Acting prizes go to “When” star Sibel Kekilli, “Gainsbourg’s” Eric Elmosino, with special mention to Melissa Leo
An emotionally wrenching German drama about a woman struggling to make a life for herself, “When We Leave” (left), won the top prize at the Tribeca Film Festival. The festival’s awards were presented Thursday evening at a ceremony at the Union Square W Hotel in New York City.
The Founders Award for Best Narrative Feature was presented to "When We Leave" by Tribeca festival co-founders Robert De Niro and Jane Rosenthal.
The movie, which had its North American premiere at Tribeca, tells how a Muslim Turkish woman’s immigrant family in Germany rejects her when she returns home with her young son after running away from her abusive husband in Turkey.
“’When We Leave’ examines one woman’s struggle for personal freedom,” said a jury statement explaining the award selection. “It’s a theme that is often explored, but rarely told with such humanity, subtlety, craftsmanship or immediacy.”
Jurors for the category were actors Hope Davis, Aaron Eckhart and Cheryl Hines, screenwriter John Ridley and directors John Hamburg, Gary Ross and Gary Winick.
“When We Leave,” which is still seeking a U.S. distribution deal, is the first film directed by Feo Aladag, an Austrian-born actress and commercials director. It had its world premiere in February at the Berlin International Film Festival and has already opened in Germany and Austria.
Sibel Kekilli, “When We Leave’s” German-born leading lady, was selected as best actress in a narrative feature. She is best known to American audiences from Fatih Akin’s “Head On” (2004).
Eric Elmosino, the veteran French actor, nabbed Tribeca’s actor prize for portraying Serge Gainsbourg, the French singer-songwriter as famous for his love life as his tunes, in the Gallic biopic “Gainsbourg, Je t’Aime … Moi Non Plus” (right).
Actress Melissa Leo received a special mention for her searing performance as a flight attendant caught up in the aftermath of 9/11 in “The Space Between,” a film competing in the festival’s New York Narrative section.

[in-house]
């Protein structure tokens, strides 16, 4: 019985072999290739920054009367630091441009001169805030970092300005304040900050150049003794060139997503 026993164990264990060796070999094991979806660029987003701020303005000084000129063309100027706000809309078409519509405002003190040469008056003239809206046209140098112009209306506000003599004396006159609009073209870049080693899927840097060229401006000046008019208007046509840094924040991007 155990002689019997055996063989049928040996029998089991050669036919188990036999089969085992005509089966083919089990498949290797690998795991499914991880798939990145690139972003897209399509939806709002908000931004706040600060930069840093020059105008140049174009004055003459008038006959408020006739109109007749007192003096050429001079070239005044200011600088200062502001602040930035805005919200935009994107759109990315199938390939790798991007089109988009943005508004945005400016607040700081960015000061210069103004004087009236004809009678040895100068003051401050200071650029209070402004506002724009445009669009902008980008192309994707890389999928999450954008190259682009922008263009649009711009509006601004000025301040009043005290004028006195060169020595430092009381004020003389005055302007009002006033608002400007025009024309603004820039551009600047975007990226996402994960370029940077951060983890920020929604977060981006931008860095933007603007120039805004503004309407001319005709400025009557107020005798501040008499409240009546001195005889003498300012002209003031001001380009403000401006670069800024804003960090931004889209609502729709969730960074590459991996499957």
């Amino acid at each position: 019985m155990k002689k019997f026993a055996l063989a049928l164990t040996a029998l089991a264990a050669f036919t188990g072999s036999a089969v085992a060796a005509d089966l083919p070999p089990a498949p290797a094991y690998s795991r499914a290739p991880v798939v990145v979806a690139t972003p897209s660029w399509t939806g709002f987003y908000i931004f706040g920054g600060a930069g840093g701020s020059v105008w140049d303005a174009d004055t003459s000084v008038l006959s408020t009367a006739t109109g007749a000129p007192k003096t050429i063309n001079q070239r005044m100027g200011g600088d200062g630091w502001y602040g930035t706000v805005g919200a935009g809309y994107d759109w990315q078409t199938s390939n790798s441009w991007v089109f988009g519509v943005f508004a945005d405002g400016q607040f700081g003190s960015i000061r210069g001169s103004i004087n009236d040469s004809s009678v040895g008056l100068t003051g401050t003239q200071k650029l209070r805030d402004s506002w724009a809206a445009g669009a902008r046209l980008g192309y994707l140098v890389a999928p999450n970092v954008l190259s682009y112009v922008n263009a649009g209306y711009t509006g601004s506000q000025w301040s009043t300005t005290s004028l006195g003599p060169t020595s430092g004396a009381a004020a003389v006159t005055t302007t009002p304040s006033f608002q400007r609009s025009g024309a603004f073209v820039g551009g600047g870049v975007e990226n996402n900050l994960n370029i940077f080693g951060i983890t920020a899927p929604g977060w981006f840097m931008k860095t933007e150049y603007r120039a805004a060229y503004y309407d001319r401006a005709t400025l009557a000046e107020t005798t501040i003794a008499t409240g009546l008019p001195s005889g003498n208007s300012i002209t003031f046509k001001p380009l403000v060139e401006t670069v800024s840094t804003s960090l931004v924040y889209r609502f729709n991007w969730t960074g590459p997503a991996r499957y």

The Best Documentary prize went to “Monica & David” (left), about a young couple with Down syndrome who are planning their wedding. The director, Alexandra Codina, is the cousin of the bride.
Taking home the top prize for narrative films set in New York was “Monogamy,” a romantic thriller starring Chris Messina and Rashida Jones, from director Dana Adam Shapiro. He co-directed the Oscar-nominated feature-length documentary “Murderball” (2005).
The winner of the Audience Award, a popularity contest voted on by Tribeca Festival general audience moviegoers (last year’s pick was “City Island,” currently in movie theaters), will be revealed Saturday night at the festival’s wrap party.
All of the award-winning films will be screened on Sunday; for information on where and when, go to the festival’s website.
Other Tribeca festival winners:
Special Jury Mention: “Loose Cannons,” directed by Ferzan Ozpetek
Best New Narrative Filmmaker: Kim Chapiron for “Dog Pound”
Special Jury Mention: “Budrus,” directed by Julia Bacha
Best New Filmmaker: Clio Barnard for “The Arbor”
Best New York Documentary: “The Woodmans,” directed by C. Scott Willis
Best Narrative Short: “Father Christmas Doesn’t Come Here,” directed by Bekhi Sibiya
Special Jury Mention: “The Crush,” directed and written by Michael Creagh